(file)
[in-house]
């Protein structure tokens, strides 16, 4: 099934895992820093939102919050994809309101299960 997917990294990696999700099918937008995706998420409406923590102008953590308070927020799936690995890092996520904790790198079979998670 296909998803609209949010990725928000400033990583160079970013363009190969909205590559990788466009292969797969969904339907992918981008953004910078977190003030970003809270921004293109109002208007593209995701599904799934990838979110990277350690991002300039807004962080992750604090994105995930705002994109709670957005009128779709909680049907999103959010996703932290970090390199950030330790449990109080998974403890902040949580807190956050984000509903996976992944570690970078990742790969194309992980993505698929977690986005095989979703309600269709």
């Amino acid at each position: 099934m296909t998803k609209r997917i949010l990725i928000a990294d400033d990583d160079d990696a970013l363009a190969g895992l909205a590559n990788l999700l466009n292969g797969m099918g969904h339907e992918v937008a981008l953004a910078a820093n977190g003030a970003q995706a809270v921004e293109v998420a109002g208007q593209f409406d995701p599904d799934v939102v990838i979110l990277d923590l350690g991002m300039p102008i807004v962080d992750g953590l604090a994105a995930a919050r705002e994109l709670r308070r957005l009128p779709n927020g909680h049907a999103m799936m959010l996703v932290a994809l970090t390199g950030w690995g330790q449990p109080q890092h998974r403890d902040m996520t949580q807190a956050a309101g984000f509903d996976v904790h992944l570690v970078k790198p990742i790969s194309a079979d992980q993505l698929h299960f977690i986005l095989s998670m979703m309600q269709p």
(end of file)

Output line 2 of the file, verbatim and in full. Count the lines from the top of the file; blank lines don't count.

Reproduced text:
């Protein structure tokens, strides 16, 4: 099934895992820093939102919050994809309101299960 997917990294990696999700099918937008995706998420409406923590102008953590308070927020799936690995890092996520904790790198079979998670 296909998803609209949010990725928000400033990583160079970013363009190969909205590559990788466009292969797969969904339907992918981008953004910078977190003030970003809270921004293109109002208007593209995701599904799934990838979110990277350690991002300039807004962080992750604090994105995930705002994109709670957005009128779709909680049907999103959010996703932290970090390199950030330790449990109080998974403890902040949580807190956050984000509903996976992944570690970078990742790969194309992980993505698929977690986005095989979703309600269709």